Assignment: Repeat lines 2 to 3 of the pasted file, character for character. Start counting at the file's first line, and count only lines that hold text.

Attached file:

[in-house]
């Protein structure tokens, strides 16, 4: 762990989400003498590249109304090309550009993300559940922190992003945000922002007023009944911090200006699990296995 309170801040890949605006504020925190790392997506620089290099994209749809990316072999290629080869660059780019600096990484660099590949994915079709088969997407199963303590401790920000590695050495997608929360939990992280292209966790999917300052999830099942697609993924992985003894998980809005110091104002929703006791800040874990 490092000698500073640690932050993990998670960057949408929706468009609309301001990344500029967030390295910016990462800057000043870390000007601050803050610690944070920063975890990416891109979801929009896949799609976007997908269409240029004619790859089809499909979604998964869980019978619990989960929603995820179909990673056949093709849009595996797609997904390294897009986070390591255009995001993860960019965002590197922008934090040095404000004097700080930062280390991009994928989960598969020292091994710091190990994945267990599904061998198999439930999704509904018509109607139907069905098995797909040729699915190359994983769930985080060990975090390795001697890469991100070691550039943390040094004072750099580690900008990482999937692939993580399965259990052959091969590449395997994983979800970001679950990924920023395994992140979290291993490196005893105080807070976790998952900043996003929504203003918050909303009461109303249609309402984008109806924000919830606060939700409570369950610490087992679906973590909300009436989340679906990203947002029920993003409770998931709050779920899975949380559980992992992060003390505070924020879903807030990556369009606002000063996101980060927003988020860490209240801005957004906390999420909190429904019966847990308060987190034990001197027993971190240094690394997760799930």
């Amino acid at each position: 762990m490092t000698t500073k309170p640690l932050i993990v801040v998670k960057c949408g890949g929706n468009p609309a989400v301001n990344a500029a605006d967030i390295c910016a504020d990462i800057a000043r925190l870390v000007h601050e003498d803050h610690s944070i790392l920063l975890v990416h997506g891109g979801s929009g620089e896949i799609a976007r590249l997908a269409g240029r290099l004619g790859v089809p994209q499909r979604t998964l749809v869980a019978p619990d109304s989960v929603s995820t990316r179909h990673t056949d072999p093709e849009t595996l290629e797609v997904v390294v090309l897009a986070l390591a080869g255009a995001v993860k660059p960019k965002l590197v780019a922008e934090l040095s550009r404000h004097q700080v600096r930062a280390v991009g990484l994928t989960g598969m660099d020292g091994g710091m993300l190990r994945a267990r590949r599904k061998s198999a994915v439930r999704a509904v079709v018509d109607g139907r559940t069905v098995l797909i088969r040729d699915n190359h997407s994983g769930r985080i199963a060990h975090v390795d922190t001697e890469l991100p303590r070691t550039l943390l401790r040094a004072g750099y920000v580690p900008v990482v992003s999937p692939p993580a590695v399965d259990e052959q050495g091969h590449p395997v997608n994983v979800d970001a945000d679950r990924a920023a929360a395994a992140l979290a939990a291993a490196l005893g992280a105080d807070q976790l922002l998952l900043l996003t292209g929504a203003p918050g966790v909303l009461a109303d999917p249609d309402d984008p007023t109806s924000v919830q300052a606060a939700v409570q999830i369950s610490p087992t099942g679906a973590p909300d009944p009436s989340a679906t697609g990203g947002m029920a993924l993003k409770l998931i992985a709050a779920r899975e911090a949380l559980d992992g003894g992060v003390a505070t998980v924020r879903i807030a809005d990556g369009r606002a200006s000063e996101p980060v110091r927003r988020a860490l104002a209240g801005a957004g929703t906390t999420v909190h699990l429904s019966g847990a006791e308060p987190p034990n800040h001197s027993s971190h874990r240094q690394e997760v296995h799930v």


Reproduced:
């Protein structure tokens, strides 16, 4: 762990989400003498590249109304090309550009993300559940922190992003945000922002007023009944911090200006699990296995 309170801040890949605006504020925190790392997506620089290099994209749809990316072999290629080869660059780019600096990484660099590949994915079709088969997407199963303590401790920000590695050495997608929360939990992280292209966790999917300052999830099942697609993924992985003894998980809005110091104002929703006791800040874990 490092000698500073640690932050993990998670960057949408929706468009609309301001990344500029967030390295910016990462800057000043870390000007601050803050610690944070920063975890990416891109979801929009896949799609976007997908269409240029004619790859089809499909979604998964869980019978619990989960929603995820179909990673056949093709849009595996797609997904390294897009986070390591255009995001993860960019965002590197922008934090040095404000004097700080930062280390991009994928989960598969020292091994710091190990994945267990599904061998198999439930999704509904018509109607139907069905098995797909040729699915190359994983769930985080060990975090390795001697890469991100070691550039943390040094004072750099580690900008990482999937692939993580399965259990052959091969590449395997994983979800970001679950990924920023395994992140979290291993490196005893105080807070976790998952900043996003929504203003918050909303009461109303249609309402984008109806924000919830606060939700409570369950610490087992679906973590909300009436989340679906990203947002029920993003409770998931709050779920899975949380559980992992992060003390505070924020879903807030990556369009606002000063996101980060927003988020860490209240801005957004906390999420909190429904019966847990308060987190034990001197027993971190240094690394997760799930």
């Amino acid at each position: 762990m490092t000698t500073k309170p640690l932050i993990v801040v998670k960057c949408g890949g929706n468009p609309a989400v301001n990344a500029a605006d967030i390295c910016a504020d990462i800057a000043r925190l870390v000007h601050e003498d803050h610690s944070i790392l920063l975890v990416h997506g891109g979801s929009g620089e896949i799609a976007r590249l997908a269409g240029r290099l004619g790859v089809p994209q499909r979604t998964l749809v869980a019978p619990d109304s989960v929603s995820t990316r179909h990673t056949d072999p093709e849009t595996l290629e797609v997904v390294v090309l897009a986070l390591a080869g255009a995001v993860k660059p960019k965002l590197v780019a922008e934090l040095s550009r404000h004097q700080v600096r930062a280390v991009g990484l994928t989960g598969m660099d020292g091994g710091m993300l190990r994945a267990r590949r599904k061998s198999a994915v439930r999704a509904v079709v018509d109607g139907r559940t069905v098995l797909i088969r040729d699915n190359h997407s994983g769930r985080i199963a060990h975090v390795d922190t001697e890469l991100p303590r070691t550039l943390l401790r040094a004072g750099y920000v580690p900008v990482v992003s999937p692939p993580a590695v399965d259990e052959q050495g091969h590449p395997v997608n994983v979800d970001a945000d679950r990924a920023a929360a395994a992140l979290a939990a291993a490196l005893g992280a105080d807070q976790l922002l998952l900043l996003t292209g929504a203003p918050g966790v909303l009461a109303d999917p249609d309402d984008p007023t109806s924000v919830q300052a606060a939700v409570q999830i369950s610490p087992t099942g679906a973590p909300d009944p009436s989340a679906t697609g990203g947002m029920a993924l993003k409770l998931i992985a709050a779920r899975e911090a949380l559980d992992g003894g992060v003390a505070t998980v924020r879903i807030a809005d990556g369009r606002a200006s000063e996101p980060v110091r927003r988020a860490l104002a209240g801005a957004g929703t906390t999420v909190h699990l429904s019966g847990a006791e308060p987190p034990n800040h001197s027993s971190h874990r240094q690394e997760v296995h799930v």